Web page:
By Devraj Singh Kalsi
The customer polished off the chicken biriyani – leaving behind no trace of a single grain of polished saffron rice on the ceramic plate with golden borders. The solitary bone relaxed in spacious palatial comfort but soon became the bone of contention. He complained to the manager about the poor taste while making the payment.
The young waiter, a lad of eighteen, standing nearby, heard everything. He went and took the bone from the plate and lobbed it at the shining bald pate of the customer while he was walking out with a toothpick clamped between his fingers. It hit him right in the middle. He quickly turned back to see what missile was that. He found close to his feet the same chicken bone he had left behind in the ceramic plate. He picked it up, took a studied look, and sprinted to the counter to lodge another complaint with the manager, alleging he was hit on the head by some crazy staff with the chicken bone, hoping for prompt, punitive action.
Like a forensic expert, the manager took time to identify the piece of evidence, perhaps wondering whether the clever customer had brought it in his bag to levy a false charge and create a scene. There were endless possibilities, and the manager was in no mood to hastily accept the charge without cross-examining the customer.
Sensing that the manager was employing delaying tactics to let the culprit chicken out, he rushed to grab the collar of the prime suspect and sought a confession under coercion. Accusing the young waiter of insulting and assaulting him, he dragged him to the manager’s cabin, threatening to get him arrested for causing physical harm intentionally with a lethal weapon that could crack his skull or lead to severe brain injury. He threatened to shut down the operations unless the manager tendered an apology.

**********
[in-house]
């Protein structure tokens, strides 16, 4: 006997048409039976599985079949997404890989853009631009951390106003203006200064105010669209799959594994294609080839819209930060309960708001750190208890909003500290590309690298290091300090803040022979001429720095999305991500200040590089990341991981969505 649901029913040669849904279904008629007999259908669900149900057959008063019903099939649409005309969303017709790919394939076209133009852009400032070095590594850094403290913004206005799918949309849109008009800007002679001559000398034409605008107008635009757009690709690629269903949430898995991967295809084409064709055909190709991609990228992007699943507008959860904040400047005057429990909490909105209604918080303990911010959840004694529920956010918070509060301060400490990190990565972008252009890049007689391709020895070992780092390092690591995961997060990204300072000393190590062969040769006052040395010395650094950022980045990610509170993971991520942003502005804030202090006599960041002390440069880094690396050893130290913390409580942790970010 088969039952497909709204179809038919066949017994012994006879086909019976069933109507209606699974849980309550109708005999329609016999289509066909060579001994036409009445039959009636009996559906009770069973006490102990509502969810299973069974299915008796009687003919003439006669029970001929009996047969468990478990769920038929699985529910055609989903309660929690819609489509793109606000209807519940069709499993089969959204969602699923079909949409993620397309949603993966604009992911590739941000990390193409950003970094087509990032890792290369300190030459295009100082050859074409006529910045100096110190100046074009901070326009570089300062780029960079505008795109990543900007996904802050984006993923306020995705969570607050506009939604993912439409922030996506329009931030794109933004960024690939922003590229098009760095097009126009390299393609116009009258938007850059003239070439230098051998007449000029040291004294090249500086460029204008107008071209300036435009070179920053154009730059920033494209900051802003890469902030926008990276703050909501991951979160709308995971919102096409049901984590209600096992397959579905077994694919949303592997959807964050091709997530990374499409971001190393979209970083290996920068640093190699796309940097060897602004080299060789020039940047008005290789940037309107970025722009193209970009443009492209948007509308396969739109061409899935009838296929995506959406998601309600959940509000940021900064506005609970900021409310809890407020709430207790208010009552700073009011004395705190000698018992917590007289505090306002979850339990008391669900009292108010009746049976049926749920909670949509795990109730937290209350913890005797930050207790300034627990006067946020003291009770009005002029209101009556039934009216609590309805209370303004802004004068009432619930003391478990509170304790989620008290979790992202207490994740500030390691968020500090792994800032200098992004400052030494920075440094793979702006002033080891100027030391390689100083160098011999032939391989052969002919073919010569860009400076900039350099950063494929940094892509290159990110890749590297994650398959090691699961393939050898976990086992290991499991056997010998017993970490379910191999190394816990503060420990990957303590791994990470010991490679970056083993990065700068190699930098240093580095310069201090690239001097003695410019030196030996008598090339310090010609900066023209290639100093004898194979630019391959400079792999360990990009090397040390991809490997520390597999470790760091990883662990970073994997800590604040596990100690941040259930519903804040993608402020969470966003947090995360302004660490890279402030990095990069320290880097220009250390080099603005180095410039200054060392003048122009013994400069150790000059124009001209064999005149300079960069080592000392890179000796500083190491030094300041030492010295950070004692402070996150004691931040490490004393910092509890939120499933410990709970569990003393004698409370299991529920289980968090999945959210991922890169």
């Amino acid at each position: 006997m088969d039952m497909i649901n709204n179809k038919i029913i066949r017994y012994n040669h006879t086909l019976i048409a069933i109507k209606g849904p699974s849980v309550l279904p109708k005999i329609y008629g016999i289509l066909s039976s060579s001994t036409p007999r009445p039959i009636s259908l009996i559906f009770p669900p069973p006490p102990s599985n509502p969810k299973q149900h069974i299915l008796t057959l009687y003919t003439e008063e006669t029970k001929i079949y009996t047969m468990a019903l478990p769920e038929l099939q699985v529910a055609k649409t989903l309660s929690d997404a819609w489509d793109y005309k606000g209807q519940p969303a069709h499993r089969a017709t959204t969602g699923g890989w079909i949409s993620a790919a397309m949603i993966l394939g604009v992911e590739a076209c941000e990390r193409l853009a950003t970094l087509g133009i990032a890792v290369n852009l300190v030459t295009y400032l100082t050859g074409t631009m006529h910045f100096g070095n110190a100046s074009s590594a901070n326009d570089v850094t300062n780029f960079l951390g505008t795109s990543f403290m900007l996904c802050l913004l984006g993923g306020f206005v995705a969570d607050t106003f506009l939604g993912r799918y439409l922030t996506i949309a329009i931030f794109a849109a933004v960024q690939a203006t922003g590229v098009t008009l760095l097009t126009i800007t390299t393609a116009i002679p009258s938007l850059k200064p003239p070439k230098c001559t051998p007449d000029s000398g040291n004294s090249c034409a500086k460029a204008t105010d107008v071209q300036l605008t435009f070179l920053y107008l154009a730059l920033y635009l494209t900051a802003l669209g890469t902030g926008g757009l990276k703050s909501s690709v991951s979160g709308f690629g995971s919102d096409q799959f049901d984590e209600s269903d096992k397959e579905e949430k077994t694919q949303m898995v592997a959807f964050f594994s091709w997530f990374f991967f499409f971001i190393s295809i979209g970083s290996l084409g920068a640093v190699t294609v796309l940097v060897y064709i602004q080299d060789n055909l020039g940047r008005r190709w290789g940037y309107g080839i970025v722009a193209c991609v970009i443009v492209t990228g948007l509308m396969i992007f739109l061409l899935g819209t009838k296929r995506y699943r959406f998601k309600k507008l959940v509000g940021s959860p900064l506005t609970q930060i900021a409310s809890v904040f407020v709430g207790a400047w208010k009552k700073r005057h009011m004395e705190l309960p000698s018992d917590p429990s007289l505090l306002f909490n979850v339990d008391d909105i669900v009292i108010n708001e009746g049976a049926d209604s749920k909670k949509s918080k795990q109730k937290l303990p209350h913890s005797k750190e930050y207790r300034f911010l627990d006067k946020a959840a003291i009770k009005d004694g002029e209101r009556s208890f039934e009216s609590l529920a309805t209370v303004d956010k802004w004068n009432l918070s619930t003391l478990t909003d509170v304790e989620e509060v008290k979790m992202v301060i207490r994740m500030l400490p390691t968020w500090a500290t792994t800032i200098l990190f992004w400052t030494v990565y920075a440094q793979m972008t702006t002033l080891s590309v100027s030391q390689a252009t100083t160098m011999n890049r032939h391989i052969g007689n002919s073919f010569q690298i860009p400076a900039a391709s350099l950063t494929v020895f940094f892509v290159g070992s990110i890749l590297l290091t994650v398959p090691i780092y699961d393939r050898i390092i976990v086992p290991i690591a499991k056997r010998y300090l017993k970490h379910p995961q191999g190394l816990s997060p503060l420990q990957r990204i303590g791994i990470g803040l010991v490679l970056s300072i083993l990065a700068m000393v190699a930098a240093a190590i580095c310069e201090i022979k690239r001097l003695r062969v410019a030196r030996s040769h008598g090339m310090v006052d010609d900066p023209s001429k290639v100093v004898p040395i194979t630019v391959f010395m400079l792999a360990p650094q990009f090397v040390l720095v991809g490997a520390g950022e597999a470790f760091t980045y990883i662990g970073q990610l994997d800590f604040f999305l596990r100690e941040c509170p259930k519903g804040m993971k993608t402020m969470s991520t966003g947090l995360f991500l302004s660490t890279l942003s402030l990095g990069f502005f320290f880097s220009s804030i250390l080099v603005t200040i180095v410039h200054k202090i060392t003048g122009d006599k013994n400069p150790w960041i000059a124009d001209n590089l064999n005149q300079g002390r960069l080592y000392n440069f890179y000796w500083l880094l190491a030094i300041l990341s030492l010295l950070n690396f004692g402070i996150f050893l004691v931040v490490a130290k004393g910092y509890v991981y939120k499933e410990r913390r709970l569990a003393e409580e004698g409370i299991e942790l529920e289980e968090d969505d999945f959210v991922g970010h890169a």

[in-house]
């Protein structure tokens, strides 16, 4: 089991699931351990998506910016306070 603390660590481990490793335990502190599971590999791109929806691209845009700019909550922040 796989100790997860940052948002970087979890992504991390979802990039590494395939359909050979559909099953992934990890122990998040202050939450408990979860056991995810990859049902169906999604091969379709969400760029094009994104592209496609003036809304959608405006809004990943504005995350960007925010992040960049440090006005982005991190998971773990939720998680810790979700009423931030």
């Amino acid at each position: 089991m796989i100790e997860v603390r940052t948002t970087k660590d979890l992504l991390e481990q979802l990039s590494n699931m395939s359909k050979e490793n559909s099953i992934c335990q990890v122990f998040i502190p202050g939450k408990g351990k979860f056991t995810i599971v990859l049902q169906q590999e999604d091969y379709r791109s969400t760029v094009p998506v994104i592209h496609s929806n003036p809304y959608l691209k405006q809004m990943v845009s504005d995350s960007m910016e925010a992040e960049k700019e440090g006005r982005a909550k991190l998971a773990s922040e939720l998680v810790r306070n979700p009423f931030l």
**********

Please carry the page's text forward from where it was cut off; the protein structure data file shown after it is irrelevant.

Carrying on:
The manager explained the waiter had no such sinister intent as he was trying to throw the remnants out of the open window for stray dogs. Somehow it turned out to be an odd in-swinger, moving inside in the wrong direction and landing accidentally on his head. The customer remained defiant and unwilling to buy this defence. Finally, the young waiter had to mumble an apology before serving other customers, placing clean dishes, and pouring water into glasses. The angry customer flagged an alert regarding the violent streak observed in the waiter — but he sported a fixed and deceptive smile to ward off such grave charges.
The customer staged a demonstration in front of the manager’s fancy table, thumping it with his fist and refusing to accept the diluted version: unintentional mistake. Finally, the manager stood in front with folded hands and begged forgiveness to wrap up this matter before it snowballed further. The aggrieved customer was adamant and sought a complete refund, or else he would report it to the local politician. To stave off further aggravation, the manager refunded the entire amount paid for the chicken biriyani plate but cursed him in his mind with digestive issues like unstoppable bowel movements at night.
When the pacified customer finally vamoosed from the eating joint, the manager summoned the waiter to explain his behaviour. He told the bald customer gave incorrect feedback as there was nothing wrong with the food. Because the customer lied about quality, he got miffed. He confessed he was surprised he was so good at hitting the target. He had hoped it would land in some other direction or edge past his ear like a bullet.